For centuries Speakers corner in Hyde park has been the place where Londoners have stood on boxes and practised their right of free speech. Today some speakers talk complete nonsense to make the crowd laugh, others tell smutty jokes and some shout their political or religious views to the London crowd who boo or applaud.
I remember walking through this area as a child and being fascinated by its strange atmosphere and the strong feelings of the speakers and listeners.
It was on this site close to Marble Arch where the infamous Tyburn hanging tree once stood and it was at the foot of these gallows that the tradition of free speech began.
It was at Tyburn that condemned prisoners gave their last speech on the gallows before their death making the area an ideal place for public debate and discussion. From this hanging tree culture speakers corner evolved into what it is today and the right of free speech was born.
Continue reading “Places of execution in Tudor London and their positive affect on Britain today…”
In 1581 a woman from Strasbourg stepped into the street and began to dance wildly. Her name was Frau Troffea and she had no music to dance to and her face showed no signs of pleasure. Her involuntary jig lasted all day long and after hours of exhaustion she collapsed in a sweaty heap.
Within hours she was up again and resuming her silent dance. She danced all through that day until she collapsed and slept briefly.
By the third day Frau Troffea had bloody and bruised feet but her dancing continued. Now a concerned group of neighbours surrounded her as sweat dripped down her back and her shoes filled with blood. Some of them knelt in prayer and others attempted to stop her dance with no success. Continue reading “Dance Until Death… The dancing plague of 1581…”
Black people have lived in Britain since the Roman occupation over 1000 years ago. The first black people in England were not victims and they contributed far more to English history than they are usually given credit for. The shameful and barbaric English slave trade did not begin until after Queen Elizabeth the first’s death and the black men and women living in England before then were totally free.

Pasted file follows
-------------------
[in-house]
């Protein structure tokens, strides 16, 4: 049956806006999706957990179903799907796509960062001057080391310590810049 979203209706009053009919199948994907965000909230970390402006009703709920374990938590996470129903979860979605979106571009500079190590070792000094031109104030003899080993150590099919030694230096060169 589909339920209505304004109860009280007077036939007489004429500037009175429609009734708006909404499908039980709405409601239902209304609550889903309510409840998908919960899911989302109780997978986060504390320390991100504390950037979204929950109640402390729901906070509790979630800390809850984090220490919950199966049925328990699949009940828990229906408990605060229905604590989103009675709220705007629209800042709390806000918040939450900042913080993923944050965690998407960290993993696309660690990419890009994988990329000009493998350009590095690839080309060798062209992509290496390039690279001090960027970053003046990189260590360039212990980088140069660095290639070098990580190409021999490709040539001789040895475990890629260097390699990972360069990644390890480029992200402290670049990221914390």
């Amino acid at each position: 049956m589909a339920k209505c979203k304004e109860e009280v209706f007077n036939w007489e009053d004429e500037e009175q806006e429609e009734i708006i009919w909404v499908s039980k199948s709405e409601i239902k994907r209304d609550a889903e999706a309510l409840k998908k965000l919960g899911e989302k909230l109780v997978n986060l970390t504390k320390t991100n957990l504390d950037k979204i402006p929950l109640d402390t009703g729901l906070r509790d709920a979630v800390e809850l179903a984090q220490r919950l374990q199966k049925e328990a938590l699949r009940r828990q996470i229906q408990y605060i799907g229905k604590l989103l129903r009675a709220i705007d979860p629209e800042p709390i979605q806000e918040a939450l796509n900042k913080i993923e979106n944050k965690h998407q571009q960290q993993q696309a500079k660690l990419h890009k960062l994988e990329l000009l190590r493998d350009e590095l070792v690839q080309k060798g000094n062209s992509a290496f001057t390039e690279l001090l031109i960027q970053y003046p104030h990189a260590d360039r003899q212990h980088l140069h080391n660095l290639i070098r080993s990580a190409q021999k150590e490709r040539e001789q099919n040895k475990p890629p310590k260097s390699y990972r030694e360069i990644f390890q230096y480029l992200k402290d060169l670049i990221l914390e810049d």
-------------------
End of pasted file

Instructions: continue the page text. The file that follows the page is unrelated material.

This cannot be said for other kingdoms in Europe and by 1502 the Spanish were transporting black slaves from Africa to South America for profit. Some of these slave ships were intercepted and raided by English Privateers (Pirates) and the slaves were brought to England and freed. According to historian David Olusoga on BBC Bitesize, Africans brought to England were accepted and lead very normal lives. Some were employed by merchants, seamstresses, beer brewers, silk and needle makers. They lived as far out of London as Suffolk working in the cloth trade which was the most important English trade at that time. The records show that Black Christians were baptised, married and buried in English churches.
According to Historian Miranda Kaufmann’s website, ‘It really was true that Africans in England were free. Diogo, an African who had been taken to England by an English pirate in 1614, later reported to the Portuguese Inquisition that when he laid foot on English soil, “he immediately became free, because in that reign nobody is a slave.”
The English were more interested in trading in pepper, gold, pearls and ivory than in people Continue reading “They were NOT slaves… It’s time to talk about black Tudors…”